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2008 Planning

City of Pickering

The Sustainable City Project

Population: 94,000

In September 2005, faced with a large-scale development project that would essentially double its population, the City of Pickering began to research and implement a city-wide sustainability project called Sustainable Pickering. The city credits a large part of its success in implementing the project to staff education that imparted a "lead by example" approach to the effort and engaged the community in sustainability issues. In a pilot project, more than 1,000 households pledged to reduce energy consumption by 1,169,925 kilowatt hours (10 per cent) and to reduce greenhouse gas emissions (GHGs) by 253 tonnes. City council eventually approved GHG reduction targets of 35 per cent per capita for the community and 50 per cent per capita for corporate entities by the year 2016.


Pickering, Ontario, located on the east side of the Greater Toronto Area, is made up of both suburban and rural communities and is designated an "urban growth centre." In the mid-2000s, the city was faced with a large development project on provincially owned land with a target of 70,000 new residents and 35,000 jobs. The new development would almost double the city's 2006 population of 95,000.

In response to the development, city council decided to make a positive statement: they engaged the community in discussions. Work by a "benchmarking committee" created to measure the sustainability of development in the community led to the realization that the community discussions were just the beginning. Soon, a much larger process — a broader city-wide sustainability effort, a new way of doing business, and a key differentiator for the municipality — was born: the Sustainable Pickering project.


  • The City of Pickering provided staff orientation and training to approximately 400 city employees.
  • To make information on the project available to the community, the city designed and launched the Sustainable Pickering website.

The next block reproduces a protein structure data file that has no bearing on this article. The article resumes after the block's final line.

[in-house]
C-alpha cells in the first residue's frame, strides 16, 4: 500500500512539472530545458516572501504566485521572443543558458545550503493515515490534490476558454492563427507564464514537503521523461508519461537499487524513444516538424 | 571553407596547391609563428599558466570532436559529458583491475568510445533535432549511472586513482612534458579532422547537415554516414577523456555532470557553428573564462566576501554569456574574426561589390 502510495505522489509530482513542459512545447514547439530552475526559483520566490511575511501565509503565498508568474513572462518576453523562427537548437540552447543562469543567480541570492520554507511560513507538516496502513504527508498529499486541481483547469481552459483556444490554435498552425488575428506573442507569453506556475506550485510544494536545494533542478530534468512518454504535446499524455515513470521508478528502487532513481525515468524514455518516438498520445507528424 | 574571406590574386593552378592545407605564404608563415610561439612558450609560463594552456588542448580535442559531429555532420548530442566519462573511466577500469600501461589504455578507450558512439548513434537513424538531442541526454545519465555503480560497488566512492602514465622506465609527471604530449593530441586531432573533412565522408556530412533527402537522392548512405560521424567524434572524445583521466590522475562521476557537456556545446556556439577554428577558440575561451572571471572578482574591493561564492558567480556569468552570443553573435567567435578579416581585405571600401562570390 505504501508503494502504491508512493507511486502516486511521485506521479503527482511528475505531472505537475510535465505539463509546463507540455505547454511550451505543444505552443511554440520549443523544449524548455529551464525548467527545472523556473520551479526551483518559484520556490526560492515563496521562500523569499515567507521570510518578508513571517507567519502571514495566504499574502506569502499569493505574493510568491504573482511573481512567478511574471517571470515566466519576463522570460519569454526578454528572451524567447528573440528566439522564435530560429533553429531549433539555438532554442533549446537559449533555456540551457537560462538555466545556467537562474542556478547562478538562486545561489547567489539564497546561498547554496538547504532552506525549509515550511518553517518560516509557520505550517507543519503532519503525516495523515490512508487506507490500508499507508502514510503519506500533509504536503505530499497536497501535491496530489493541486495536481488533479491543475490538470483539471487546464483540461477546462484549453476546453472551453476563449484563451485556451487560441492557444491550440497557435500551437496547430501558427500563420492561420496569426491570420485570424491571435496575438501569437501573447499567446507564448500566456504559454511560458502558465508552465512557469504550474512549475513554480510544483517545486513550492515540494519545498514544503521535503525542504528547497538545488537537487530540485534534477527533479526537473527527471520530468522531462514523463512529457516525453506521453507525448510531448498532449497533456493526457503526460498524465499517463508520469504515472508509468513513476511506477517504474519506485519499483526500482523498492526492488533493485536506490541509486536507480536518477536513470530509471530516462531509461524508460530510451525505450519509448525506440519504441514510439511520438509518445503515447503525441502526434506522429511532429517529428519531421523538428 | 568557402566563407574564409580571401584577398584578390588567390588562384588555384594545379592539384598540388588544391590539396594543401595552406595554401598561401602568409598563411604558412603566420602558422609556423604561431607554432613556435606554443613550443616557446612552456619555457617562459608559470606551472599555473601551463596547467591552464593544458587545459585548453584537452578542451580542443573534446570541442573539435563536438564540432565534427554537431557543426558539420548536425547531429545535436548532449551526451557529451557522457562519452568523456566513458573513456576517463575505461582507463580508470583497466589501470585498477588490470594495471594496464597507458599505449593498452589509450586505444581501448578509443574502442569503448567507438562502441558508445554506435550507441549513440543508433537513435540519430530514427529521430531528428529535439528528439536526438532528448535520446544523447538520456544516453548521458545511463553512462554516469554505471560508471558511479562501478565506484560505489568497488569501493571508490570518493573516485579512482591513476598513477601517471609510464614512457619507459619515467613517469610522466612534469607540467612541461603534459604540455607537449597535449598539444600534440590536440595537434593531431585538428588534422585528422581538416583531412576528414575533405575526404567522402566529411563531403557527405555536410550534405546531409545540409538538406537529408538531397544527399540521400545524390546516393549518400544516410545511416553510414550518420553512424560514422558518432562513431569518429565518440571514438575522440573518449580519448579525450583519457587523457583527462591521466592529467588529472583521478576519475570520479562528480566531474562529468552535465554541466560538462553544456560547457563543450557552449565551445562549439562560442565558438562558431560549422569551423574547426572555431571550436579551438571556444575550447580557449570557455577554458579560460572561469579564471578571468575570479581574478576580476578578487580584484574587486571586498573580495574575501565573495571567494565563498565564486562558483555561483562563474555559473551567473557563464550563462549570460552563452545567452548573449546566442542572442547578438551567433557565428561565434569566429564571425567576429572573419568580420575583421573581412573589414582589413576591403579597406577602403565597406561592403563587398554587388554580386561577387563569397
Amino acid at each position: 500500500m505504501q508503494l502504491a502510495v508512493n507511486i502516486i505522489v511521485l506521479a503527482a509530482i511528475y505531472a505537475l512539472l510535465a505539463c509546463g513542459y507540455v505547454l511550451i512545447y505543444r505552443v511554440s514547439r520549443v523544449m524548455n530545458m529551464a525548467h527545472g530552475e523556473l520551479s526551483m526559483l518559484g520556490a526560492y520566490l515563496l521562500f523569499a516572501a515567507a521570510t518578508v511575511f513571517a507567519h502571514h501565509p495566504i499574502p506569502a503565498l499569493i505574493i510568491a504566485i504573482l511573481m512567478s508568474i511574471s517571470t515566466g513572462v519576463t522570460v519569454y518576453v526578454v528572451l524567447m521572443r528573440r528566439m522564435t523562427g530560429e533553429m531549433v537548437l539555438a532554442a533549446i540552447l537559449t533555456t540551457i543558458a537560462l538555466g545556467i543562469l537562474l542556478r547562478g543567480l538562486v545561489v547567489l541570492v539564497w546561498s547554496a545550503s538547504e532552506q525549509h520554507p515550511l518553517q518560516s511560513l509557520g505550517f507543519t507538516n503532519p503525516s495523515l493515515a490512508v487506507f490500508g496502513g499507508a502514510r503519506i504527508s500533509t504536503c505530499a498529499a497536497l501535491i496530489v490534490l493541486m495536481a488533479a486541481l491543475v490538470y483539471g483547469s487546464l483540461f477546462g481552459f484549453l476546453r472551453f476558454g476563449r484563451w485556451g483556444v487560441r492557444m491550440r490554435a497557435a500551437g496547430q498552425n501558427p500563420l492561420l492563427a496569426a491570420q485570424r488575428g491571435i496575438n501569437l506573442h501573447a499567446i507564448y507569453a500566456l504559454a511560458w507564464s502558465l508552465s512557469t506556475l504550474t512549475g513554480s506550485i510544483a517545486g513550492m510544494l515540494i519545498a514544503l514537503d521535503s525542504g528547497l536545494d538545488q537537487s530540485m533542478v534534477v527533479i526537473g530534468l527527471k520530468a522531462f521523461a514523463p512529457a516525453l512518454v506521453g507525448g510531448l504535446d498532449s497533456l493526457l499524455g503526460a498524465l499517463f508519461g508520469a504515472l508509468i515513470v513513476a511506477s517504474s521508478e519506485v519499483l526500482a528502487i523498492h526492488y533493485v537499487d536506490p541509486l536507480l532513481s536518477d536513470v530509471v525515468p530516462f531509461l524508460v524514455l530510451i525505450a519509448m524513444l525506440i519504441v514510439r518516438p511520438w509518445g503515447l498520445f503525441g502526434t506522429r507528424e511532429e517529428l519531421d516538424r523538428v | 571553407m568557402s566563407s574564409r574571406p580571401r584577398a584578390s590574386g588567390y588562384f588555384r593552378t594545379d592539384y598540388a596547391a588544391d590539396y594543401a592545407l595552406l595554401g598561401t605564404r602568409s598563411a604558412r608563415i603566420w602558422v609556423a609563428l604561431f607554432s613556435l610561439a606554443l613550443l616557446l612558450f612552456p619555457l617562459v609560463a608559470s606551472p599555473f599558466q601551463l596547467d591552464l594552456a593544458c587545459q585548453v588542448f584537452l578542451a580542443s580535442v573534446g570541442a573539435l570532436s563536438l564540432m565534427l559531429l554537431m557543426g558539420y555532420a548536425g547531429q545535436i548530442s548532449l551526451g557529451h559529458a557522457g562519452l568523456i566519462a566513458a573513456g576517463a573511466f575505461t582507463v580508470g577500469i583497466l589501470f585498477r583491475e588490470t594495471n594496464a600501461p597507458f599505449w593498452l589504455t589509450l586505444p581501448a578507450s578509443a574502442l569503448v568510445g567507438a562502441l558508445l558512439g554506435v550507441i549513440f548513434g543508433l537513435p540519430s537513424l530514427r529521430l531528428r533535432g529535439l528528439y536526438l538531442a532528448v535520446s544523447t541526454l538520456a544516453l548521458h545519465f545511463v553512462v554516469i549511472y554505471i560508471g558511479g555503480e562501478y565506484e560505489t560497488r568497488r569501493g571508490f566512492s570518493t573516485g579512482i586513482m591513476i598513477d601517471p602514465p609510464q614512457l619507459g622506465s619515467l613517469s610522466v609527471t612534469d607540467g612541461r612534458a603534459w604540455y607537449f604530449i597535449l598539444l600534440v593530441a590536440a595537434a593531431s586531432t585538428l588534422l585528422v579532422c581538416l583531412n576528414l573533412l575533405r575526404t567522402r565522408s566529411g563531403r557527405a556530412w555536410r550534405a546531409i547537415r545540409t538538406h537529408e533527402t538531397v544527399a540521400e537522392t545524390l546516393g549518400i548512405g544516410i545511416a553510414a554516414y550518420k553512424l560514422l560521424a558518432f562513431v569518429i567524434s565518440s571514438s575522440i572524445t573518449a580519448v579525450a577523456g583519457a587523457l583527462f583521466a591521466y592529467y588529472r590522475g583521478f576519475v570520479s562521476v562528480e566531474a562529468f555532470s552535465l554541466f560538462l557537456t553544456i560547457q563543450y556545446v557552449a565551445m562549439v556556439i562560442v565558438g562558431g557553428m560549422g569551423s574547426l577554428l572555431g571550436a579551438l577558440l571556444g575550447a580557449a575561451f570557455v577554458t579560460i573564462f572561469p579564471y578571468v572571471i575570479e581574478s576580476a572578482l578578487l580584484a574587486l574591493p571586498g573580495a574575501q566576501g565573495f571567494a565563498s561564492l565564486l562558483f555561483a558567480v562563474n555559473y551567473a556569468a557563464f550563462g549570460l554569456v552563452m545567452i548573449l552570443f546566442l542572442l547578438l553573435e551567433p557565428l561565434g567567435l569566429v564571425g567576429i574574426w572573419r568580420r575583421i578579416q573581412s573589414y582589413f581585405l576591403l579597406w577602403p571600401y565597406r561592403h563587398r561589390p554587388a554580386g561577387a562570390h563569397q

• In June 2005, the City of Pickering purchased a Ford Escape Hybrid that will produce approximately 28 per cent less emissions than a conventional gasoline vehicle and that will reduce fuel consumption by 50 per cent.
  • In May 2006, council established an annual Sustainable Pickering Day.
  • In an important partnership with DSA, the municipality helped launch the "We Have the Power" program, which collected approximately 1,000 household pledges to reduce energy consumption by 1,169,925 kilowatt-hours (10 per cent) and GHGs by 253 tonnes.
  • The municipality completed milestones 1, 2, and 3 of the PCP program in March 2007, setting council-approved GHG reduction targets of 35 per cent per capita for the community and 50 per cent per capita for corporate entities by the year 2016.
  • In 2007, the municipality retrofitted City Hall with energy efficient lighting, saving approximately $70,000 annually and reducing GHGs by 400 tonnes.
  • A "Measuring Sustainability" project initiated in 2007 will establish key indicators and targets for sustainability. Five related working groups were formed to develop a list of indicators to help measure sustainability. Progress with respect to these indicators will be measured, analyzed, and reported to city council and the community.

Lessons Learned

  • DO YOUR HOMEWORK. When the Sustainable Pickering Project first launched, research showed that the magnitude of the issues it faced presented a "once in a career" opportunity. Thomas Melymuk, director of the office of sustainability in Pickering, knew that timing is an important factor in municipal government. He recognized that "we had to do our homework to actually put in place something that was solid enough that could stand the test of scrutiny." Without a solid foundation, city council would be unlikely to support a project.
  • GET COUNCIL SUPPORT. The support of council is imperative. Melymuk commented that "we had a couple [of] councillors particularly interested, but we recognized from the get-go that if the council and the chief administrative officer weren't supportive of the project, it really wasn't going anywhere."
  • ENGAGE THE COMMUNITY EARLY. Community interest, support, and participation are an integral part of reaching sustainability goals. By engaging the community early in the process with town hall meetings, a Sustainable Pickering Day at the local shopping mall, and the Sustainable Pickering website, people were able to see that the city was building momentum and moving forward.
  • TAKE THE PATH OF LEAST RESISTANCE. Melymuk recommends looking at what is already happening in a community. If an area of opportunity seems open, pursue it. "You may find that what might be a small or modest opportunity actually explodes into something a lot larger, and that people will jump on board and engage in something that you wouldn't have otherwise thought of doing." Find champions in the community, as well as in the organization.
  • MAKE IT REAL. Fully committing to making sustainability real within an organization is extremely important. Create a dedicated office or employment position to oversee the work, and assign a budget. Having dedicated staff makes the work a priority and puts it "front and centre," Melymuk says.

Partners and Collaboration

  • Ajax-Pickering Board of Trade
  • Durham Strategic Energy Alliance
  • Durham Sustain Ability
  • Enbridge Gas
  • Evergreen
  • FCM's Green Municipal Fund
  • Ontario Ministry of Energy and Infrastructure
  • Ontario Power Generation
  • Regional Municipality of Durham
  • University of Ontario Institute of Technology
  • University of Toronto
  • Veridian Corporation
Page Updated: 21/12/2015